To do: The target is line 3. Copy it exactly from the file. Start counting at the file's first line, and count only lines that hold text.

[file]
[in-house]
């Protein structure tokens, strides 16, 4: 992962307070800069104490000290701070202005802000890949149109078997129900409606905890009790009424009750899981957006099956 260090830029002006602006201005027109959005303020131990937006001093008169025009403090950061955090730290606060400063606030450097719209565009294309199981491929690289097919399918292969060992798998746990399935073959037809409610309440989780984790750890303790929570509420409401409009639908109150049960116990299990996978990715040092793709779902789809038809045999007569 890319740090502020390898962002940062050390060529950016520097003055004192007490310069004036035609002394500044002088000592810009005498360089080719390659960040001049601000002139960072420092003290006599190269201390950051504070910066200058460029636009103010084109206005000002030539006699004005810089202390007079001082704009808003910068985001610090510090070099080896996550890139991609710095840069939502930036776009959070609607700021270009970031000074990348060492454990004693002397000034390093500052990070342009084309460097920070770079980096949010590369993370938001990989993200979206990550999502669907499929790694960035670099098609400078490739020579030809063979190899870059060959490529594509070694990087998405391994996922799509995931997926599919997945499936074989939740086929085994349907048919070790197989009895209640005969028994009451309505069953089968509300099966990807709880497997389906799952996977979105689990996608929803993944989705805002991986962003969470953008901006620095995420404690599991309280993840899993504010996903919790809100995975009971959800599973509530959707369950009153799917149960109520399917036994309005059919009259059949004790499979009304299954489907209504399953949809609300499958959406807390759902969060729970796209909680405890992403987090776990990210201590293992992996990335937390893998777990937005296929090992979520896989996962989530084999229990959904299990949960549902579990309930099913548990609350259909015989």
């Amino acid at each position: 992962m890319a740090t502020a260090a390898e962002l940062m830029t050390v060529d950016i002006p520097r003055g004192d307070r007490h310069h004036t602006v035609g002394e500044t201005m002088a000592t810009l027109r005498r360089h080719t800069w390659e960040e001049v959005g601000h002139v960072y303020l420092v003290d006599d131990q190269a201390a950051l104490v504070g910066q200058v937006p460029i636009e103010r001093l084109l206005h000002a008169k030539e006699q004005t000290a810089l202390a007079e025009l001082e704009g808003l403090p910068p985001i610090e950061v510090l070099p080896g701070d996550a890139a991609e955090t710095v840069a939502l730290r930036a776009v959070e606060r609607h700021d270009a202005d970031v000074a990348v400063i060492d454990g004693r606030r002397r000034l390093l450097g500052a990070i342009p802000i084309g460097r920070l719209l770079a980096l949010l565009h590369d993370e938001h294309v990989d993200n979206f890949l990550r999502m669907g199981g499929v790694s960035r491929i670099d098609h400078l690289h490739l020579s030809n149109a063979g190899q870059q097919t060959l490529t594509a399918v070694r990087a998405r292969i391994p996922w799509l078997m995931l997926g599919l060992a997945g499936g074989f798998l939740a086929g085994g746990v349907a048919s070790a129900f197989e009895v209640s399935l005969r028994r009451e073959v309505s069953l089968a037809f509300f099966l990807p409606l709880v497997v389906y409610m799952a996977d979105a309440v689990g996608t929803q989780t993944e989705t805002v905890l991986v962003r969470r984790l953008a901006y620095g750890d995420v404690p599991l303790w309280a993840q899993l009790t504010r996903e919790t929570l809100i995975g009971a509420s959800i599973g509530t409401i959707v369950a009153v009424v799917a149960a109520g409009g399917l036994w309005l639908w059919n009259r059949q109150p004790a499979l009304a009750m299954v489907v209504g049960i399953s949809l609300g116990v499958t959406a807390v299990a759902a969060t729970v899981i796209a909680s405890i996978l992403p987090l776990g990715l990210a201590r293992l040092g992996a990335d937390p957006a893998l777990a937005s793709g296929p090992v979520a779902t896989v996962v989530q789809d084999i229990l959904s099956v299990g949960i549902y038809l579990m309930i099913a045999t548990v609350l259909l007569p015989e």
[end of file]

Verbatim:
């Amino acid at each position: 992962m890319a740090t502020a260090a390898e962002l940062m830029t050390v060529d950016i002006p520097r003055g004192d307070r007490h310069h004036t602006v035609g002394e500044t201005m002088a000592t810009l027109r005498r360089h080719t800069w390659e960040e001049v959005g601000h002139v960072y303020l420092v003290d006599d131990q190269a201390a950051l104490v504070g910066q200058v937006p460029i636009e103010r001093l084109l206005h000002a008169k030539e006699q004005t000290a810089l202390a007079e025009l001082e704009g808003l403090p910068p985001i610090e950061v510090l070099p080896g701070d996550a890139a991609e955090t710095v840069a939502l730290r930036a776009v959070e606060r609607h700021d270009a202005d970031v000074a990348v400063i060492d454990g004693r606030r002397r000034l390093l450097g500052a990070i342009p802000i084309g460097r920070l719209l770079a980096l949010l565009h590369d993370e938001h294309v990989d993200n979206f890949l990550r999502m669907g199981g499929v790694s960035r491929i670099d098609h400078l690289h490739l020579s030809n149109a063979g190899q870059q097919t060959l490529t594509a399918v070694r990087a998405r292969i391994p996922w799509l078997m995931l997926g599919l060992a997945g499936g074989f798998l939740a086929g085994g746990v349907a048919s070790a129900f197989e009895v209640s399935l005969r028994r009451e073959v309505s069953l089968a037809f509300f099966l990807p409606l709880v497997v389906y409610m799952a996977d979105a309440v689990g996608t929803q989780t993944e989705t805002v905890l991986v962003r969470r984790l953008a901006y620095g750890d995420v404690p599991l303790w309280a993840q899993l009790t504010r996903e919790t929570l809100i995975g009971a509420s959800i599973g509530t409401i959707v369950a009153v009424v799917a149960a109520g409009g399917l036994w309005l639908w059919n009259r059949q109150p004790a499979l009304a009750m299954v489907v209504g049960i399953s949809l609300g116990v499958t959406a807390v299990a759902a969060t729970v899981i796209a909680s405890i996978l992403p987090l776990g990715l990210a201590r293992l040092g992996a990335d937390p957006a893998l777990a937005s793709g296929p090992v979520a779902t896989v996962v989530q789809d084999i229990l959904s099956v299990g949960i549902y038809l579990m309930i099913a045999t548990v609350l259909l007569p015989e």